|Hard Rock Cafe, Niagara Falls, NY
It’s been three weeks since the KC and the Sunshine Band concert on Old Falls Street was canceled due to rain.
The Hard Rock Café, which was paid $42,000 by the city to put on the concert, has not returned the money, according to City Controller Maria Brown.
The Reporter confirmed that as of press time, KC has not been rescheduled for another date here.
Is there a problem here?
There may be a financial problem for the local management of Hard Rock. Even if they didn’t have rain insurance, they still had to pay KC since the show had been cancelled. That is normally the case in every performance contract with talent acts.
Purshasing rain or weather insurance is a common pratice by outdoor concert promoters. If bad weather forces cancellation, the insurance company pays the promoter to cover the cost of the act.
The cost of this insurance is usually between 5 and 10 percent of the cost of the act, promotional expenses, etc..
We placed a call to local Hard Rock Café manager Dominic Verni and asked him, since he was paid with taxpayer dollars, if he had purchased rain insurance. His response: “I’m not answering any questions.”
A call to Hard Rock’s PR firm, Coyne Public Relations was not returned.
Paragraph 8, section 2 of the Hard Rock’s contract with the city provides that “If the event does not take place for reasons attributable to … (acts of God, weather, etc.) Hard Rock Café agrees to use its best efforts to reschedule the event with the same artist, at a future date and time that is mutually agreeable to the City of Niagara Falls, Hard Rock Café and the artist.
“In the event rescheduling of the canceled event is not able to occur, Hard Rock Café agrees to immediately refund the city of Niagara Falls any money advanced or paid by the city of Niagara Falls.”
Sources at City Hall say Hard Rock is trying to avoid both repayment to the city and rescheduling KC and instead use the $42,000 paid to them for KC – an act which books for far less than $42,000 - toward a New Year’s Eve taxpayer - funded concert.
Hard Rock officials said that they do not have to reveal details of how they spend the public’s money.
John Hutchins, a concert promoter who has booked more than 100 concerts in Niagara Falls at his Rapids Theater on Main St., said KC “books for about half of what taxpayers paid Hard Rock to book him.
“KC and the Sunshine Band is what’s called a ‘legacy act,’” Hutchins explained. “They can’t sell tickets any more. They have played for free so many times that people say, ‘Why should we buy a ticket?’ And people who go to see them are older and do not drink a lot. No. KC doesn’t book for a lot of money.”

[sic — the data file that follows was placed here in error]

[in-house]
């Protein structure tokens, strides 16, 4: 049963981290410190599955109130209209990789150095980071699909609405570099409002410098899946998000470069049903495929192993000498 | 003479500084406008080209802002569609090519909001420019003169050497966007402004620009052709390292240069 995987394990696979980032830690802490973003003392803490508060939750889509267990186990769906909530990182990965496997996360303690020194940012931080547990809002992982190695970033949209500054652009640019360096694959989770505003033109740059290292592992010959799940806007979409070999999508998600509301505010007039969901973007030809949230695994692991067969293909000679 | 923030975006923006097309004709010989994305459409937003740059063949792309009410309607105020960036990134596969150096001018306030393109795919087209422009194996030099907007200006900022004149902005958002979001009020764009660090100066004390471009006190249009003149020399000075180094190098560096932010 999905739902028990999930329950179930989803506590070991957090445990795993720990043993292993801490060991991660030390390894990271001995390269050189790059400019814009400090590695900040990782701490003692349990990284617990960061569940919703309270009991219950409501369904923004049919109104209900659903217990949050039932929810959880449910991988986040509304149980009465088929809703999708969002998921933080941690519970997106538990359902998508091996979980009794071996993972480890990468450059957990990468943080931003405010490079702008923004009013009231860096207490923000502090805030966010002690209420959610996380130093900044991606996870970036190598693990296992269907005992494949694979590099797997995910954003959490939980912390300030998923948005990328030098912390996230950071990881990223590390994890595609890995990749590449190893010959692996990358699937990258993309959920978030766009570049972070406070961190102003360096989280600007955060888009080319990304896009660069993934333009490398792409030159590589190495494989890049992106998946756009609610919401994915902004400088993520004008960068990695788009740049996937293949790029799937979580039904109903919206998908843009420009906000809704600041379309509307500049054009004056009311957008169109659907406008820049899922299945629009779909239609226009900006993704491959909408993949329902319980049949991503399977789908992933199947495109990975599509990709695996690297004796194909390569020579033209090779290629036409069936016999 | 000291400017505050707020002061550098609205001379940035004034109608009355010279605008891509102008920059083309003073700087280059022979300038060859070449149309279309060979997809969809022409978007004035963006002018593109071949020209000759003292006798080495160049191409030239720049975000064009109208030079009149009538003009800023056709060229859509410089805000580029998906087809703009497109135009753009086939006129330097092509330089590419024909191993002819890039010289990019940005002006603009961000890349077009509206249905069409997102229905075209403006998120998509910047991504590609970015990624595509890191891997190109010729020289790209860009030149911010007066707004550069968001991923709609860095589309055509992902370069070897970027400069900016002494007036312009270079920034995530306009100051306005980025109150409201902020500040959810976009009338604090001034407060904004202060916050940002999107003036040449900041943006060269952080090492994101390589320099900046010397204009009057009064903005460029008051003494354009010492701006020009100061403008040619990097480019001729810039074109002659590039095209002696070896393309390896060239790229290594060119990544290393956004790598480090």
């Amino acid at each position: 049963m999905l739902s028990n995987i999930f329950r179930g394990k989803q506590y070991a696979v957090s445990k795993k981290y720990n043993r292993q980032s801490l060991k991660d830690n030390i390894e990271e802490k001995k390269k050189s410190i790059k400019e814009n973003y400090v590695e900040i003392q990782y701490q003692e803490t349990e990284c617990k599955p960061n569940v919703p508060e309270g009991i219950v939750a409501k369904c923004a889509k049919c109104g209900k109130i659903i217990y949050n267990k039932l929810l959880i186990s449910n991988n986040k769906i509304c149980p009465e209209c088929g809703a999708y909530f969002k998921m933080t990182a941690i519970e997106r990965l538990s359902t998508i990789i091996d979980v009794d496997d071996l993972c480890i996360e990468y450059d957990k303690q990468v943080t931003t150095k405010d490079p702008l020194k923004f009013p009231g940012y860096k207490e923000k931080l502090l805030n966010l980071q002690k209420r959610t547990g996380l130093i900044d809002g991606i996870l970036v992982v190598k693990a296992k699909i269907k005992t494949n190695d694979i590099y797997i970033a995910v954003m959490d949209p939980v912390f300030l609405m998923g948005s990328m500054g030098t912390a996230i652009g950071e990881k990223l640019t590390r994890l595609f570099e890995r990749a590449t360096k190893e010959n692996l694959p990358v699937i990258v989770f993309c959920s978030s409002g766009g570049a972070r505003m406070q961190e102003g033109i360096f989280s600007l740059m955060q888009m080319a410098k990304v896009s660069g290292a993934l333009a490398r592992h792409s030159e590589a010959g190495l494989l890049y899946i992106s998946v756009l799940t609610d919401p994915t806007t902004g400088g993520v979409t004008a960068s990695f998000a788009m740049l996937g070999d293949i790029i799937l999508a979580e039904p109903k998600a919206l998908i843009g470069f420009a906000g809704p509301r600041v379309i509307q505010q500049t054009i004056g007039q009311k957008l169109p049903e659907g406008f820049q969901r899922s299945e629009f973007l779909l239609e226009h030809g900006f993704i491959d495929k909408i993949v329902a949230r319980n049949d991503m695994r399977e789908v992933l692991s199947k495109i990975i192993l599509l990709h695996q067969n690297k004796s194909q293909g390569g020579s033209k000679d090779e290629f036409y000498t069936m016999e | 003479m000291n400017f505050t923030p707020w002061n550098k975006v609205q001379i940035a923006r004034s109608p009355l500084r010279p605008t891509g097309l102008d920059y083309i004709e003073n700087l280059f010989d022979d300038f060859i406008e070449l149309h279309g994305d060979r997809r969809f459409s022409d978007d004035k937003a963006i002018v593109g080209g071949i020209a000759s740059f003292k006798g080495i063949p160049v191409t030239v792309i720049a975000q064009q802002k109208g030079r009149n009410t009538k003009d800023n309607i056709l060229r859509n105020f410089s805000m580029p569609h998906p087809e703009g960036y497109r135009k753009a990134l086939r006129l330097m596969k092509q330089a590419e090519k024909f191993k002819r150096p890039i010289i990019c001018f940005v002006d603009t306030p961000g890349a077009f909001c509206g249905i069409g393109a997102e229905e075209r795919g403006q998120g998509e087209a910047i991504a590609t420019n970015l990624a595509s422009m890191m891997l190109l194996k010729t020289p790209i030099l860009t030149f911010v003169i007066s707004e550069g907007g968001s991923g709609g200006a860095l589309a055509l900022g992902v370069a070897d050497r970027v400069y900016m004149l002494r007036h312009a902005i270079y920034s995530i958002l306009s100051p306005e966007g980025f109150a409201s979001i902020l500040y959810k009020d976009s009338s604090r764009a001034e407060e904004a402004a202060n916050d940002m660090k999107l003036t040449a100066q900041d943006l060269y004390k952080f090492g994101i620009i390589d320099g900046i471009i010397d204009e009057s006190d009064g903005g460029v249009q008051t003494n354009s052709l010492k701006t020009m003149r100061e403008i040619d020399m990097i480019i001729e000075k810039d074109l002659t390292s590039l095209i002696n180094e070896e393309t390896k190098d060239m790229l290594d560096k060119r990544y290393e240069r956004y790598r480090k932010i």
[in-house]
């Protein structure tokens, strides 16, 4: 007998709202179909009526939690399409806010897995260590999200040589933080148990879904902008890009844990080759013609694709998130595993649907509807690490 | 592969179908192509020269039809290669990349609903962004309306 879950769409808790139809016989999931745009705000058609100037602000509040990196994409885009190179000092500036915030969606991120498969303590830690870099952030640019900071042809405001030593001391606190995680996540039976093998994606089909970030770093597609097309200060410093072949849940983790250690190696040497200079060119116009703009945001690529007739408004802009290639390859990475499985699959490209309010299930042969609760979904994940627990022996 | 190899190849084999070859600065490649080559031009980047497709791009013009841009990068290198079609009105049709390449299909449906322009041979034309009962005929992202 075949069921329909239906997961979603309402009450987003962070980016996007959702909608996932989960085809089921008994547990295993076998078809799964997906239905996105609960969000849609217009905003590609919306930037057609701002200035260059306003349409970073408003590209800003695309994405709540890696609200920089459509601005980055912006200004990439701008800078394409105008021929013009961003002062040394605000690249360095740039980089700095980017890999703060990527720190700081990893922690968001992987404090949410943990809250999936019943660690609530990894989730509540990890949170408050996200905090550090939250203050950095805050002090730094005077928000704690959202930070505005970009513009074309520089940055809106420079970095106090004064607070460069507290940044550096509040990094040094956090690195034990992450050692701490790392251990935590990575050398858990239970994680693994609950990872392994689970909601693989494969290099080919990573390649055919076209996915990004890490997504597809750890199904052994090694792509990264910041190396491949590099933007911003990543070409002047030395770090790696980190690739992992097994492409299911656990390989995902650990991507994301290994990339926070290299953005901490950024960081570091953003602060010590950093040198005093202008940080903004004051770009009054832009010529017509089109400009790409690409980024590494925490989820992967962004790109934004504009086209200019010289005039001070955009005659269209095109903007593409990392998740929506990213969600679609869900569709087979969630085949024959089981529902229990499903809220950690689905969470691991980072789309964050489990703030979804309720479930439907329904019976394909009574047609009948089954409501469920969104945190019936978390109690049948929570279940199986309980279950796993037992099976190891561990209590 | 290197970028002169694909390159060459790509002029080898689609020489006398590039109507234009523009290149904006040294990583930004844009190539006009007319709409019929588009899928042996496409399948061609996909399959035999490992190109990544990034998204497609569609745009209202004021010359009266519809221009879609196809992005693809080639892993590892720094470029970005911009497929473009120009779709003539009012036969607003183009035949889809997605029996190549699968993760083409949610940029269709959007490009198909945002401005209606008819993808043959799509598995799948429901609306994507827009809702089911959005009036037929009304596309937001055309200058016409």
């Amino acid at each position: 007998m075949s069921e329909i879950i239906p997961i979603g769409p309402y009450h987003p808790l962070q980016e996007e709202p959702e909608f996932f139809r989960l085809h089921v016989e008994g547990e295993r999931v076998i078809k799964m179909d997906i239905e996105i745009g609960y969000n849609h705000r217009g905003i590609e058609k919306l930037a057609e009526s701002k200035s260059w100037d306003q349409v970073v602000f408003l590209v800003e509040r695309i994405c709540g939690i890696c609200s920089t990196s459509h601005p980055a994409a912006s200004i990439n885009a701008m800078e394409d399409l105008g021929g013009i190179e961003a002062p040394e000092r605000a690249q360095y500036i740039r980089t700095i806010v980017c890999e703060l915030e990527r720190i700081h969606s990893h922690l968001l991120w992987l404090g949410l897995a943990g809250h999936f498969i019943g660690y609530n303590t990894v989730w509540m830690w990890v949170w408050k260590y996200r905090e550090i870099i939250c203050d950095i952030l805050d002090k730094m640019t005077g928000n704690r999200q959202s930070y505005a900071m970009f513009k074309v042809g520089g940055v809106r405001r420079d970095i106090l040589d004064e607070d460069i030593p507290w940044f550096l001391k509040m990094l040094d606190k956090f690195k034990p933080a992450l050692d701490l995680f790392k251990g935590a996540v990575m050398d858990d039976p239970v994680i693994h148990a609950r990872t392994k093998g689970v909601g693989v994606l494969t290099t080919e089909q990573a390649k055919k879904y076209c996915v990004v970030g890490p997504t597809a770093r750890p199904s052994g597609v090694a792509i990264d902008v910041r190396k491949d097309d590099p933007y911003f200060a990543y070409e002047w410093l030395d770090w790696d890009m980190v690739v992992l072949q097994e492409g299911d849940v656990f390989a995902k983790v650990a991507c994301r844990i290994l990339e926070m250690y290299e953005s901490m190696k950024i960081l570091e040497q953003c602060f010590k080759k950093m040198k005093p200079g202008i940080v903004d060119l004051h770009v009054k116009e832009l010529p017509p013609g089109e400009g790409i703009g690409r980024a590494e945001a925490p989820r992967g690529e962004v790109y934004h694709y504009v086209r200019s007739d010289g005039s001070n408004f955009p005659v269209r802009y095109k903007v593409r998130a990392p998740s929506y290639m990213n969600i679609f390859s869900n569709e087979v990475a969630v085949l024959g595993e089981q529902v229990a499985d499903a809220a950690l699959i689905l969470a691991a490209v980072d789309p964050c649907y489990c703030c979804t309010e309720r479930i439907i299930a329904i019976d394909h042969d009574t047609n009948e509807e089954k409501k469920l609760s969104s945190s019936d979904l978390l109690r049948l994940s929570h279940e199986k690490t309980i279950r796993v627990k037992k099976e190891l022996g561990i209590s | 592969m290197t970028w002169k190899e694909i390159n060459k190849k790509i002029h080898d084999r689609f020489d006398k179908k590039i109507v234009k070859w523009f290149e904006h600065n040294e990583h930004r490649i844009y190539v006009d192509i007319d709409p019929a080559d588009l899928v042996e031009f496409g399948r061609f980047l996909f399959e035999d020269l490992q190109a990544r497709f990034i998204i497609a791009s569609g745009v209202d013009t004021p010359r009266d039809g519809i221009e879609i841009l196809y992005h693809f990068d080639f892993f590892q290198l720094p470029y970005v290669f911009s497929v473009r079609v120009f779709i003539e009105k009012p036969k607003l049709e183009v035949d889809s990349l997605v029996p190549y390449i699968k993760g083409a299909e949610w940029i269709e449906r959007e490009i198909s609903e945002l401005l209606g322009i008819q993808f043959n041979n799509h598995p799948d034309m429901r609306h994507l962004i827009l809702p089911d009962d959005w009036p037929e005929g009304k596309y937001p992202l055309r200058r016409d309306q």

According to other booking agents contacted by the Reporter, KC books for not more than $30,000 and often the cost of hotel stays for the band.
The Reporter has long questioned the wisdom of city taxpayers paying what now totals $707,000 to a billion-dollar Florida corporation owned by the tax-free Seminole Nation to make a profit off acts like KC.
Hard Rock also gets the exclusive concessions for beer and food, which according to Hutchins is lucrative.
According to the city contract, Hard Rock is supposed to pay back the city the $42,000 they received for KC or reschedule the concert – which will require Hard Rock to pay KC again.
According to sources, Hard Rock is hoping to reschedule the concert.
Since the act for the New Year’s Eve Hard Rock concert has not yet been announced, and $50,000 has been budgeted, if Hard Rock failed to get rain insurance for the KC event, and cannot reschedule KC, you might look for Hard Rock to seek to upgrade the cost of the New Year’s Eve act - burying some of the KC money into it, and booking a cheaper act to make up the difference for the KC loss.
The Reporter will be on the lookout for the return of the money to the city, a rescheduling of KC, where the money goes and who is booked for the New Year’s Eve taxpayer-funded concert.